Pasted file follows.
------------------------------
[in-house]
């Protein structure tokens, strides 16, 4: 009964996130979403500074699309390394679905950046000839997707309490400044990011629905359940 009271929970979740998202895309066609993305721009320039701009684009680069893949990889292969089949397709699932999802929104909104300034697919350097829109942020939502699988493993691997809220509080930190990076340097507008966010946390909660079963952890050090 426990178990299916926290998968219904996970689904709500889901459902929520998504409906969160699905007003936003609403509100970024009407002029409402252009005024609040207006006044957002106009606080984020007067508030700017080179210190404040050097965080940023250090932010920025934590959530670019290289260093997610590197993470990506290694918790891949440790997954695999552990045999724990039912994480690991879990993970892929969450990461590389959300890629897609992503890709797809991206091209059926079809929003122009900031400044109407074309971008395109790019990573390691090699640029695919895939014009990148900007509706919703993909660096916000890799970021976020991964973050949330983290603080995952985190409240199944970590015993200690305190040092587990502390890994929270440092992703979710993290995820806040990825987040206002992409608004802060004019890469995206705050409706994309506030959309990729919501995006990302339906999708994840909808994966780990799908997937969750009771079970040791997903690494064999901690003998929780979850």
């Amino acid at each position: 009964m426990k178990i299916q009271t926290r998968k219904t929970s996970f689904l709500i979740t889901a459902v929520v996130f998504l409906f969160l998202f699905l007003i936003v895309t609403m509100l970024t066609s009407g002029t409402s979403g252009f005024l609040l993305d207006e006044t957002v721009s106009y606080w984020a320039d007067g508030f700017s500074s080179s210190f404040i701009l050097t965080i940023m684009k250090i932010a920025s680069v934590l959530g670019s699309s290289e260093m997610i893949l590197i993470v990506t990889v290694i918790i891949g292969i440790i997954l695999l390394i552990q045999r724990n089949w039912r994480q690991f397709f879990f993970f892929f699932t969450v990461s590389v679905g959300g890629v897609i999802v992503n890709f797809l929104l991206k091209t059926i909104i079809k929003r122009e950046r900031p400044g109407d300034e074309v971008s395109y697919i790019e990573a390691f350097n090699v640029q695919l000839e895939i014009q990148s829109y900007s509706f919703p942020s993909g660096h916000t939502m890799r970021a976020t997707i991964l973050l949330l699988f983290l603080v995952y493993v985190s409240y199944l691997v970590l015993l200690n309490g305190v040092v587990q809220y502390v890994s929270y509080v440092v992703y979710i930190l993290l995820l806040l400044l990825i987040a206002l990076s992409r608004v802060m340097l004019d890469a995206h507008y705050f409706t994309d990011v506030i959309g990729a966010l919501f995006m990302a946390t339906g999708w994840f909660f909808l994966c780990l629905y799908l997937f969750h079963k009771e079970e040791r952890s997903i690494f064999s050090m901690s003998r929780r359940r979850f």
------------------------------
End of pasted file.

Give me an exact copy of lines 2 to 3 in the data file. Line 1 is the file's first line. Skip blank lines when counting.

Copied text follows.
């Protein structure tokens, strides 16, 4: 009964996130979403500074699309390394679905950046000839997707309490400044990011629905359940 009271929970979740998202895309066609993305721009320039701009684009680069893949990889292969089949397709699932999802929104909104300034697919350097829109942020939502699988493993691997809220509080930190990076340097507008966010946390909660079963952890050090 426990178990299916926290998968219904996970689904709500889901459902929520998504409906969160699905007003936003609403509100970024009407002029409402252009005024609040207006006044957002106009606080984020007067508030700017080179210190404040050097965080940023250090932010920025934590959530670019290289260093997610590197993470990506290694918790891949440790997954695999552990045999724990039912994480690991879990993970892929969450990461590389959300890629897609992503890709797809991206091209059926079809929003122009900031400044109407074309971008395109790019990573390691090699640029695919895939014009990148900007509706919703993909660096916000890799970021976020991964973050949330983290603080995952985190409240199944970590015993200690305190040092587990502390890994929270440092992703979710993290995820806040990825987040206002992409608004802060004019890469995206705050409706994309506030959309990729919501995006990302339906999708994840909808994966780990799908997937969750009771079970040791997903690494064999901690003998929780979850």
């Amino acid at each position: 009964m426990k178990i299916q009271t926290r998968k219904t929970s996970f689904l709500i979740t889901a459902v929520v996130f998504l409906f969160l998202f699905l007003i936003v895309t609403m509100l970024t066609s009407g002029t409402s979403g252009f005024l609040l993305d207006e006044t957002v721009s106009y606080w984020a320039d007067g508030f700017s500074s080179s210190f404040i701009l050097t965080i940023m684009k250090i932010a920025s680069v934590l959530g670019s699309s290289e260093m997610i893949l590197i993470v990506t990889v290694i918790i891949g292969i440790i997954l695999l390394i552990q045999r724990n089949w039912r994480q690991f397709f879990f993970f892929f699932t969450v990461s590389v679905g959300g890629v897609i999802v992503n890709f797809l929104l991206k091209t059926i909104i079809k929003r122009e950046r900031p400044g109407d300034e074309v971008s395109y697919i790019e990573a390691f350097n090699v640029q695919l000839e895939i014009q990148s829109y900007s509706f919703p942020s993909g660096h916000t939502m890799r970021a976020t997707i991964l973050l949330l699988f983290l603080v995952y493993v985190s409240y199944l691997v970590l015993l200690n309490g305190v040092v587990q809220y502390v890994s929270y509080v440092v992703y979710i930190l993290l995820l806040l400044l990825i987040a206002l990076s992409r608004v802060m340097l004019d890469a995206h507008y705050f409706t994309d990011v506030i959309g990729a966010l919501f995006m990302a946390t339906g999708w994840f909660f909808l994966c780990l629905y799908l997937f969750h079963k009771e079970e040791r952890s997903i690494f064999s050090m901690s003998r929780r359940r979850f």